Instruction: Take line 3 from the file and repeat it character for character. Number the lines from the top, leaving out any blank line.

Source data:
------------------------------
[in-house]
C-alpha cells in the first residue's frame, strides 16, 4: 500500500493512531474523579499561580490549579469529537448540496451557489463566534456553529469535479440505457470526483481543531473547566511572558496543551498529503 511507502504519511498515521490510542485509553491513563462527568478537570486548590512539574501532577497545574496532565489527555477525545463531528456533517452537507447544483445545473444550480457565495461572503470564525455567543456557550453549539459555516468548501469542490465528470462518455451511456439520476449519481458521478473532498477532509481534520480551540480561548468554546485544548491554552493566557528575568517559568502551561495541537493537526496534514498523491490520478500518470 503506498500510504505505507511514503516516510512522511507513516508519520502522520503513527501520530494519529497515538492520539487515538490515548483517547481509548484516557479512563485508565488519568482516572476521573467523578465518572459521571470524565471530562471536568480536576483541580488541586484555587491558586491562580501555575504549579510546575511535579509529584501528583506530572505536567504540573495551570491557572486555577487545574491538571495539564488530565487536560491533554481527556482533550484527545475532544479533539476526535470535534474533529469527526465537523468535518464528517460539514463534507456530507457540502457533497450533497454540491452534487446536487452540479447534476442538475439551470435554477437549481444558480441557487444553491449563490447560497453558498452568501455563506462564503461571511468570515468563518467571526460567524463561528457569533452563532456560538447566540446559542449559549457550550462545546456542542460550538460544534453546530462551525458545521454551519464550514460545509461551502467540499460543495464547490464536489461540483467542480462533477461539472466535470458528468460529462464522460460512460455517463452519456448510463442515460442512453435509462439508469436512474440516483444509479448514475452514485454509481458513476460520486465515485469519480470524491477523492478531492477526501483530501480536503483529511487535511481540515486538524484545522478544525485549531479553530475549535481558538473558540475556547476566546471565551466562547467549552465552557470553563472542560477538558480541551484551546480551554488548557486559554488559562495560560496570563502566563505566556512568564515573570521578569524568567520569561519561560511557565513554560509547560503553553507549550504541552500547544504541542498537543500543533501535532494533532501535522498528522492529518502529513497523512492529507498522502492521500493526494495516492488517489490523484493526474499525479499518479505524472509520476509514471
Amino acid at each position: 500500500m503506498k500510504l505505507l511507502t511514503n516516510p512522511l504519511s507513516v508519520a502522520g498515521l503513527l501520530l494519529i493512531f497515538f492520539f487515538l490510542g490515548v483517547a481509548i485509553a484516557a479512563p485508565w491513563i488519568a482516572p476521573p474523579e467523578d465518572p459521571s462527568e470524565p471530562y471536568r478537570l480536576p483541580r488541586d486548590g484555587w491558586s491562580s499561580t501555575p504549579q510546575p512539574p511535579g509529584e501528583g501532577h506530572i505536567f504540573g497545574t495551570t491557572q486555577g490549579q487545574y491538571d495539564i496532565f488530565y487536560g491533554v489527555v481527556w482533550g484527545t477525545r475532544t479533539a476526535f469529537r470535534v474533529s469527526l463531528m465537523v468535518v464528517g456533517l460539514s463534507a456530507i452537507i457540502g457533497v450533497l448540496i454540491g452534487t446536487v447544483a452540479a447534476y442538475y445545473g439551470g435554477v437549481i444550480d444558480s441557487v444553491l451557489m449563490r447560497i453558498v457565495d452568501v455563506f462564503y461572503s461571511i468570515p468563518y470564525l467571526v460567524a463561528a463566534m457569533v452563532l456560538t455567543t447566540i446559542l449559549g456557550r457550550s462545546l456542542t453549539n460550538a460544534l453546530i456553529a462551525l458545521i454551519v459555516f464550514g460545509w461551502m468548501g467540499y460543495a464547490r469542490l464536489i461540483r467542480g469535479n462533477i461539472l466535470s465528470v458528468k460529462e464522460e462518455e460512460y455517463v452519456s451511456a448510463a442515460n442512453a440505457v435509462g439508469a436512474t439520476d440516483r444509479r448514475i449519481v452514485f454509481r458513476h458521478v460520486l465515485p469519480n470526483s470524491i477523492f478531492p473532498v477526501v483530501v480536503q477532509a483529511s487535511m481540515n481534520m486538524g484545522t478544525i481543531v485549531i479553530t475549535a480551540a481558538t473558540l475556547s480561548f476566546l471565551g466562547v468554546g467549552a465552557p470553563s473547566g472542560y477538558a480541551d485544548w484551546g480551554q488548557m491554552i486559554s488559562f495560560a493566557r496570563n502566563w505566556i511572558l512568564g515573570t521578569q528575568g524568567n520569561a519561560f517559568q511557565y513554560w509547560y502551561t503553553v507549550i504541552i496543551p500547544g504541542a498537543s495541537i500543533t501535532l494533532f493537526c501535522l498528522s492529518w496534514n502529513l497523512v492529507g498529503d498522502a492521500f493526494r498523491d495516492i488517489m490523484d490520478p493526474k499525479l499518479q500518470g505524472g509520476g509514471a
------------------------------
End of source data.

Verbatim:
Amino acid at each position: 500500500m503506498k500510504l505505507l511507502t511514503n516516510p512522511l504519511s507513516v508519520a502522520g498515521l503513527l501520530l494519529i493512531f497515538f492520539f487515538l490510542g490515548v483517547a481509548i485509553a484516557a479512563p485508565w491513563i488519568a482516572p476521573p474523579e467523578d465518572p459521571s462527568e470524565p471530562y471536568r478537570l480536576p483541580r488541586d486548590g484555587w491558586s491562580s499561580t501555575p504549579q510546575p512539574p511535579g509529584e501528583g501532577h506530572i505536567f504540573g497545574t495551570t491557572q486555577g490549579q487545574y491538571d495539564i496532565f488530565y487536560g491533554v489527555v481527556w482533550g484527545t477525545r475532544t479533539a476526535f469529537r470535534v474533529s469527526l463531528m465537523v468535518v464528517g456533517l460539514s463534507a456530507i452537507i457540502g457533497v450533497l448540496i454540491g452534487t446536487v447544483a452540479a447534476y442538475y445545473g439551470g435554477v437549481i444550480d444558480s441557487v444553491l451557489m449563490r447560497i453558498v457565495d452568501v455563506f462564503y461572503s461571511i468570515p468563518y470564525l467571526v460567524a463561528a463566534m457569533v452563532l456560538t455567543t447566540i446559542l449559549g456557550r457550550s462545546l456542542t453549539n460550538a460544534l453546530i456553529a462551525l458545521i454551519v459555516f464550514g460545509w461551502m468548501g467540499y460543495a464547490r469542490l464536489i461540483r467542480g469535479n462533477i461539472l466535470s465528470v458528468k460529462e464522460e462518455e460512460y455517463v452519456s451511456a448510463a442515460n442512453a440505457v435509462g439508469a436512474t439520476d440516483r444509479r448514475i449519481v452514485f454509481r458513476h458521478v460520486l465515485p469519480n470526483s470524491i477523492f478531492p473532498v477526501v483530501v480536503q477532509a483529511s487535511m481540515n481534520m486538524g484545522t478544525i481543531v485549531i479553530t475549535a480551540a481558538t473558540l475556547s480561548f476566546l471565551g466562547v468554546g467549552a465552557p470553563s473547566g472542560y477538558a480541551d485544548w484551546g480551554q488548557m491554552i486559554s488559562f495560560a493566557r496570563n502566563w505566556i511572558l512568564g515573570t521578569q528575568g524568567n520569561a519561560f517559568q511557565y513554560w509547560y502551561t503553553v507549550i504541552i496543551p500547544g504541542a498537543s495541537i500543533t501535532l494533532f493537526c501535522l498528522s492529518w496534514n502529513l497523512v492529507g498529503d498522502a492521500f493526494r498523491d495516492i488517489m490523484d490520478p493526474k499525479l499518479q500518470g505524472g509520476g509514471a